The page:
Convection near the Cape Verde Islands has been showing signs of organization. Model consensus is split on either recurving it or taking it towards the Northern Lesser Antilles by this time next week. NHC gives it a rather slim 10% chance of TC formation by Sunday evening and that's mostly due to unfavorable upper level winds and higher shear in that region. If it takes the Lesser Antilles path, more significant development is much more likely.
As TD Dalila tears apart and heads out to sea, this wraps up this blog post. Check in for tomorrow's latest.
By: hurricaneben, 4:36 PM GMT on July 04, 2013
Happy 4th Of July and for this special holiday, we now have 2 tropical cyclones to track in the Eastern Pacific as well as a weak area of low pressure that is bringing an enhanced flooding risk to parts of the US Gulf Coast and inland Southeast US.
We will start with Tropical Storm Dalila which is currently weakening at a rapid pace. Winds are now down to 40 MPH and further weakening may bring Dalila down to TD status perhaps in the next few hours. Swells affecting the Pacific Coast of Mexico have greatly weakened and as discussed before, there remains no threat to any other land masses. If you do know of ships in Dalila's path, alert them if possible for the potential of relatively higher seas and occasionally heavy rainfall--although Dalila is falling apart and should continue to do so.
Tropical Depression Five-E is something to be more alert about for those along the Pacific Coast of Mexico. No watches or warnings are up for anywhere attributed to the depression yet. As said, there is no immediate direct threat to the coastline however may nudge its way closer to SW Mexico as a weak to mid range tropical storm sometime tomorrow and the potential for some increased winds, seas and locally heavy rainfall does exist. It is still appearing to be another 'dodge the bullet' scenario for NW Mexico as seen with the past 2 hurricanes but we can never rule out the possibility of the system moving closer to land than projected so we will continue to monitor the progress of this newly formed tropical depression.
The one other area of interest we are monitoring is associated with a broad trough of low pressure extending across the eastern Gulf Of Mexico to the Florida Panhandle. The activity is moving generally westward or west-northwestward in the direction of western Gulf Of Mexico. The chances of short term development at this time are on the low side due to unfavorable upper level winds but these winds may weaken in the next couple of days as the activity makes its way towards Texas and NE Mexico where something trying to spin up is much more plausible. Regardless, heavy tropical downpours is resulting in the ongoing risk of flash flooding along the eastern Gulf Coast and may shift inland toward Georgia and the rest of the Southeast US. As much as 6 inches of rainfall is forecast for the western Florida Panhandle through Sunday morning with 4-5 inches projected for eastern Tennessee. The NHC gives this AOI a 10% chance of TC formation by Saturday morning, I'd give it a 30-40% chance of ever forming.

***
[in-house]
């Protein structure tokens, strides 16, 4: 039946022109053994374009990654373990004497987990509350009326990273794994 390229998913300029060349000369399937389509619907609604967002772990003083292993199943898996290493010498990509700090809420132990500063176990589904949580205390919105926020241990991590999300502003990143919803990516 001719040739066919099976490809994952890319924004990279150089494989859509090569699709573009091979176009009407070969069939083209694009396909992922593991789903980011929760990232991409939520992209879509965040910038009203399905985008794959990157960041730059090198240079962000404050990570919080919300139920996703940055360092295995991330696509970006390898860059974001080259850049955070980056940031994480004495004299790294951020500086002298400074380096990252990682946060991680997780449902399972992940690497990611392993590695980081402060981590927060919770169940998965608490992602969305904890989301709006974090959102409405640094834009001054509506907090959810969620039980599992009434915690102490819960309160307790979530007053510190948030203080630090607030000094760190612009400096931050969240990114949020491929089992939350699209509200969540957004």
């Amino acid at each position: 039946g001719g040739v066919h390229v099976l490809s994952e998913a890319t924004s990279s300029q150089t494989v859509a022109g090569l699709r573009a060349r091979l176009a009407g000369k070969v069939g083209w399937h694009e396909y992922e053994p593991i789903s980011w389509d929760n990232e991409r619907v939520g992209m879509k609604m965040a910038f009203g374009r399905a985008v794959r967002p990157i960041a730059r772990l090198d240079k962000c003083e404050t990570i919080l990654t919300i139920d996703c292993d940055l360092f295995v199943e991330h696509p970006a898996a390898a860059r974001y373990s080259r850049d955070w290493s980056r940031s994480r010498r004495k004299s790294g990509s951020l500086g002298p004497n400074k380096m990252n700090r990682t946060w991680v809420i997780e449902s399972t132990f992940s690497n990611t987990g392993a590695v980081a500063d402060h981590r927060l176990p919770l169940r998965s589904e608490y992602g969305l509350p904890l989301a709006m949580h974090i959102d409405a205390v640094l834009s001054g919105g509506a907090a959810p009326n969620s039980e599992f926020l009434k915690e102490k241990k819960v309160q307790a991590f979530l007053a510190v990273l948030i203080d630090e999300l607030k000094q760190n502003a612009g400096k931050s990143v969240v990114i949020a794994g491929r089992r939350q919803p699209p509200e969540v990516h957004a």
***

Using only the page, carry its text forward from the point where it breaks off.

By: hurricaneben, 7:14 PM GMT on July 03, 2013
While not explosive in activity, the tropics still are churning out some interesting systems to monitor. None are an imminent TC threat to the Lower 48 but one of those may bring some serious flooding conditions to the eastern Gulf Coast.
While earlier forecast to resume strengthening, category one Hurricane Dalila continues to maintain its strength, winds remaining at around 75 MPH. As it keeps on nearing much cooler SSTs, a weakening phase may begin as early as tomorrow and we may see dissipation by the end of the upcoming weekend. Southwestern coast of Mexico continues to see some dangerous swells which translates to unfavorable swimming conditions but even that will only steadily decrease in the coming couple of days. Other than that, any impacts on land are little to none.